5. David Alan Miller: Orchestra Programming is an Argument for Ideas

WHAT’S IN THIS VIDEO: Programs are a collection of ideas. You can argue something tightly, one idea building on another, or it can be more abstract, a group of pieces that connect around some central idea. Difficult to juggle all the variables.  The practicalities also dictate how programs are made. You need to factor the size of the orchestra. And every concert should have something new in it. Older pieces refract something about the new piece. How do you sell a program? That’s more difficult… Marketing programs is easier with Big Name pieces but it’s not so interesting unless there’s something new to be said about those pieces. The way you program them is key.

ABOUT DAVID ALAN MILLER

Comments

  1. Kenneth Greenwood says:

    With your approach to buiding progams for the Albany Symphony are the numbers of the audience increasing as you move to increase the exposure of the audience to clasical music from the 20th and 21st centuries???

  2. Dave Connolly says:

    About the question: Is your audience increasing . . . with exposure to 20th and 21st century music?
    If all I want to hear is the work of dead white composers, I could stay home and listen to recordings. I do want to hear their works, but new works, too. If the ASO weren’t programming contemporary works, I wouldn’t be a subscriber. A bonus benefit is the give and take at pre-concert lectures among live composers, the soloists featured in their works and the audience. I suspect this interaction would be difficult to arrange with the dearly departed. Compositional creativity is alive and well and being enjoyed in the Capital Region.

    • In reply to the reply to my question about increasing numbers of concert goers to the ASO. The writer indicated if all he wanted to hear was concert works by dead white composers he could stay home and listen to CD’s. I’ve attended 2 concerts over the last year that can’t really be captured on CD. The 1st was the Mahler 8th. Just the scope of the orchestral and choral forces was so impressive. I had never seen it performed live before and surely wouldn’t settle for CD if I get a chance to hear a live performance. The 2nd was Berlioz Symphonie Fastastique which I must have heard 100 times on radio and CD. I was blown away by the size of the orchestral forces and the fact that it was composed only 3 years after Beethoven’s death. I would never settle for a CD over a live performance of this work. By the way there is a Dudamel performance of this entire work on You Tube. There many other works that I would take a live performance over listening to a CD. One other example Rhostapovich conducting NSO in a performance of the Beethoven 3rd after his return from Russia when no one including Rhostapovich new if he would return. His reading of the 2nd mvmt was so profound and powerful that every listener that I could see had tears in their eyes. Now having said all that I still don’t have an answer to my original question.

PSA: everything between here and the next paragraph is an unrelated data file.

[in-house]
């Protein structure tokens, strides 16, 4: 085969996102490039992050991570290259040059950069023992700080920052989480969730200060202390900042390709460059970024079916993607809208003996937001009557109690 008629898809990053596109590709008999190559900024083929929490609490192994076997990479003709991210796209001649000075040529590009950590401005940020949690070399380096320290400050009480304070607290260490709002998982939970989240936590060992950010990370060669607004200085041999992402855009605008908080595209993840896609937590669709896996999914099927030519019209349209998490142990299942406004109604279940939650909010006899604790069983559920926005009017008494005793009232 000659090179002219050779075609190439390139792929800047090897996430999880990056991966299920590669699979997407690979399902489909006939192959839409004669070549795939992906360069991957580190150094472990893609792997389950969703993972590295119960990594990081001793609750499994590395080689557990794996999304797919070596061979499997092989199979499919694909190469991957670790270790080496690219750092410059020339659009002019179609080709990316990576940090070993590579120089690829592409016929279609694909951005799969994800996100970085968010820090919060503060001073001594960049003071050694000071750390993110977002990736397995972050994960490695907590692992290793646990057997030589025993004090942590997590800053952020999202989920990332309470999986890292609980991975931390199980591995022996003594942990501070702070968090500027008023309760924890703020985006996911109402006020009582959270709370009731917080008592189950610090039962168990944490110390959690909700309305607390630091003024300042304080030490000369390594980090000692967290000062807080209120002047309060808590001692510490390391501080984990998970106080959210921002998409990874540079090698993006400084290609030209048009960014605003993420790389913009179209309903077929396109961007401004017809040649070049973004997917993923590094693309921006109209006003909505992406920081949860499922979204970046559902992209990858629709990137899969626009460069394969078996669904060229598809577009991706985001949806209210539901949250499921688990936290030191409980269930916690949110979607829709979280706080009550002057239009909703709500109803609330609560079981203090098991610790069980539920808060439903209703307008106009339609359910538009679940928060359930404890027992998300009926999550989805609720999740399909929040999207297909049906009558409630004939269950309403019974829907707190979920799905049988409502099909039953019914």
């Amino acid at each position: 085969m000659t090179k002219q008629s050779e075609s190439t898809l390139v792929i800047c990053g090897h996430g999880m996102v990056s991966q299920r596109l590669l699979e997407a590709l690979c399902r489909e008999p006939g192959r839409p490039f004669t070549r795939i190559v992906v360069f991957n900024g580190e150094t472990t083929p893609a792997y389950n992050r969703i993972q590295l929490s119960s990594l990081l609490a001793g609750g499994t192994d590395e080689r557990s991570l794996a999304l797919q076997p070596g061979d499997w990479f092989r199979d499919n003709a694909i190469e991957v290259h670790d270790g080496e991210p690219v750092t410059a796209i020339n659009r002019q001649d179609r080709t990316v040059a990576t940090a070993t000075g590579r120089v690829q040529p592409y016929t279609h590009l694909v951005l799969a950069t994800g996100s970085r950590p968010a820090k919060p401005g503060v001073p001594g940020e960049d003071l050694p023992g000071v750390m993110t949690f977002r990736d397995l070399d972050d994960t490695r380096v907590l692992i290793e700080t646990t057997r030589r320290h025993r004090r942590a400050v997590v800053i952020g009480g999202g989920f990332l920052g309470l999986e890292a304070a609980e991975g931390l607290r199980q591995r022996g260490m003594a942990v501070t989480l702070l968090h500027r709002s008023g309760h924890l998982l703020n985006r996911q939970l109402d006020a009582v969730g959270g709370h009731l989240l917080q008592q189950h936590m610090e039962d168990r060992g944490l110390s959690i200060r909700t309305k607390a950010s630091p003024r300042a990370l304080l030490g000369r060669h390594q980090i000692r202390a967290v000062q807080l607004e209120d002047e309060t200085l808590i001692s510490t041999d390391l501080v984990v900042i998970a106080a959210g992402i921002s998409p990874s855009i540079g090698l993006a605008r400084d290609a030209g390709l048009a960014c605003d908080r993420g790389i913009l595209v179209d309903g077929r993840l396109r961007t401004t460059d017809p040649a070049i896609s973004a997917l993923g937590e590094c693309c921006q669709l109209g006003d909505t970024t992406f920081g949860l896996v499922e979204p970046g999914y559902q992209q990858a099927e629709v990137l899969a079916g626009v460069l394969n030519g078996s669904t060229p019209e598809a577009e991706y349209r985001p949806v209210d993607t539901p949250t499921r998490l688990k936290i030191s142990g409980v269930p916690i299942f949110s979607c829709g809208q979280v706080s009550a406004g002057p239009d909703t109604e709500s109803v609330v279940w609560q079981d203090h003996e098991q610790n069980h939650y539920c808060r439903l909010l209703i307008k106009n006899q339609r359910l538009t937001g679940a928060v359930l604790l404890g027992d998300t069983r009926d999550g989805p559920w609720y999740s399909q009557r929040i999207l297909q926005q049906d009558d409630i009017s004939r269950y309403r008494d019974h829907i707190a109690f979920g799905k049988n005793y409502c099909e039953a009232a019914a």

• Dave Connolly says:

        A September, 2011 press release found on the ASO Website states that subscriptions at that time were at an all time high. I am almost positive that the number of subscribers increased even further for the current season. I don’t know what percent of the total audience that subscribers represent (I’m not affiliated with the orchestra, except as a concert-goer), but I think it is fairly high. You asked whether the numbers are increasing, and the answer is definitely Yes. For specific data, I suggest that you contact the ASO office.

  3. Thanks Dave for your answer. I have been reading some of the articles on Greg Sandow Blog[composer, music critic and husband of Anne Midgette Classical Music Critic for the Washington Post. His Blog is dedicated to the future of classical music and solving its current problems. He states the numbers attended classical music concerts is aging, and [my words] therefore dwindling. That why I was asking about audience numbers. However another important a question is, are the number of young people attending these concerts increasing??? The future of classical music is getting young people to attend concerts. I have been attending classical music concerts all my life. However my college graduated granddaughter tells me she doesn’t go to concerts because they are boring. I don’t have an answer as she has attended the mighty 9th of Beethoven and still says it is boring.

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